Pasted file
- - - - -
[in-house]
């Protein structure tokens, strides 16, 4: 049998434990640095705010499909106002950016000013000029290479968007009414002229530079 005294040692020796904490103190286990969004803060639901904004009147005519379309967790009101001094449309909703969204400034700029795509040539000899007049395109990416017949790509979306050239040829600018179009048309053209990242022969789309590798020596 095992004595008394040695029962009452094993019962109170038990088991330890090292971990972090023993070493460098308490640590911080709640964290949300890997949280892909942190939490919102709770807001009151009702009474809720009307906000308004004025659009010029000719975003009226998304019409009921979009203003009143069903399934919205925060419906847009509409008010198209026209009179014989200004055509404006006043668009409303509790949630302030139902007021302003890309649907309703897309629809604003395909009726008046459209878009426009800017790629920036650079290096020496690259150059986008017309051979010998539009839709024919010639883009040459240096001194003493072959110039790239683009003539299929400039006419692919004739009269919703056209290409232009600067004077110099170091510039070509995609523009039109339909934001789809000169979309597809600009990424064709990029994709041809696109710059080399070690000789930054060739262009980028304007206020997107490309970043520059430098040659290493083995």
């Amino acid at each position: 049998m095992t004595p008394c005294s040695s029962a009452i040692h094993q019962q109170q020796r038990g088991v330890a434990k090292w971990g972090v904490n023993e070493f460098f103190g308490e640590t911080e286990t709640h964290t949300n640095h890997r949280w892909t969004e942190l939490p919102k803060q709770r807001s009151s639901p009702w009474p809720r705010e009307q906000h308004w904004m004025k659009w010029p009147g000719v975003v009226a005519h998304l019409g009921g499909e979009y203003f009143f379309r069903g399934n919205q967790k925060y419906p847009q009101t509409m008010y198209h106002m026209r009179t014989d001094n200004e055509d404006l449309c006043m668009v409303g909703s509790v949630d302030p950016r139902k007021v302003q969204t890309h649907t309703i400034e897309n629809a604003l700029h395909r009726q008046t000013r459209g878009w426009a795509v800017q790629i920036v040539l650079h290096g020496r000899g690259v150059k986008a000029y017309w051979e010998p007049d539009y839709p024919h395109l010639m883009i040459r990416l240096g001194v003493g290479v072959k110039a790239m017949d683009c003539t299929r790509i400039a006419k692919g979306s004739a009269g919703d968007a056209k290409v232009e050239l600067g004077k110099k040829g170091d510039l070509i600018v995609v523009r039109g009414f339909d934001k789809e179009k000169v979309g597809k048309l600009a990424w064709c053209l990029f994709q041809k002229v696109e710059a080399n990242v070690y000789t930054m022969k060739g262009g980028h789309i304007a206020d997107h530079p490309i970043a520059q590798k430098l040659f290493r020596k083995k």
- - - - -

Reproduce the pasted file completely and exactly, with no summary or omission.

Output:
[in-house]
């Protein structure tokens, strides 16, 4: 049998434990640095705010499909106002950016000013000029290479968007009414002229530079 005294040692020796904490103190286990969004803060639901904004009147005519379309967790009101001094449309909703969204400034700029795509040539000899007049395109990416017949790509979306050239040829600018179009048309053209990242022969789309590798020596 095992004595008394040695029962009452094993019962109170038990088991330890090292971990972090023993070493460098308490640590911080709640964290949300890997949280892909942190939490919102709770807001009151009702009474809720009307906000308004004025659009010029000719975003009226998304019409009921979009203003009143069903399934919205925060419906847009509409008010198209026209009179014989200004055509404006006043668009409303509790949630302030139902007021302003890309649907309703897309629809604003395909009726008046459209878009426009800017790629920036650079290096020496690259150059986008017309051979010998539009839709024919010639883009040459240096001194003493072959110039790239683009003539299929400039006419692919004739009269919703056209290409232009600067004077110099170091510039070509995609523009039109339909934001789809000169979309597809600009990424064709990029994709041809696109710059080399070690000789930054060739262009980028304007206020997107490309970043520059430098040659290493083995």
């Amino acid at each position: 049998m095992t004595p008394c005294s040695s029962a009452i040692h094993q019962q109170q020796r038990g088991v330890a434990k090292w971990g972090v904490n023993e070493f460098f103190g308490e640590t911080e286990t709640h964290t949300n640095h890997r949280w892909t969004e942190l939490p919102k803060q709770r807001s009151s639901p009702w009474p809720r705010e009307q906000h308004w904004m004025k659009w010029p009147g000719v975003v009226a005519h998304l019409g009921g499909e979009y203003f009143f379309r069903g399934n919205q967790k925060y419906p847009q009101t509409m008010y198209h106002m026209r009179t014989d001094n200004e055509d404006l449309c006043m668009v409303g909703s509790v949630d302030p950016r139902k007021v302003q969204t890309h649907t309703i400034e897309n629809a604003l700029h395909r009726q008046t000013r459209g878009w426009a795509v800017q790629i920036v040539l650079h290096g020496r000899g690259v150059k986008a000029y017309w051979e010998p007049d539009y839709p024919h395109l010639m883009i040459r990416l240096g001194v003493g290479v072959k110039a790239m017949d683009c003539t299929r790509i400039a006419k692919g979306s004739a009269g919703d968007a056209k290409v232009e050239l600067g004077k110099k040829g170091d510039l070509i600018v995609v523009r039109g009414f339909d934001k789809e179009k000169v979309g597809k048309l600009a990424w064709c053209l990029f994709q041809k002229v696109e710059a080399n990242v070690y000789t930054m022969k060739g262009g980028h789309i304007a206020d997107h530079p490309i970043a520059q590798k430098l040659f290493r020596k083995k």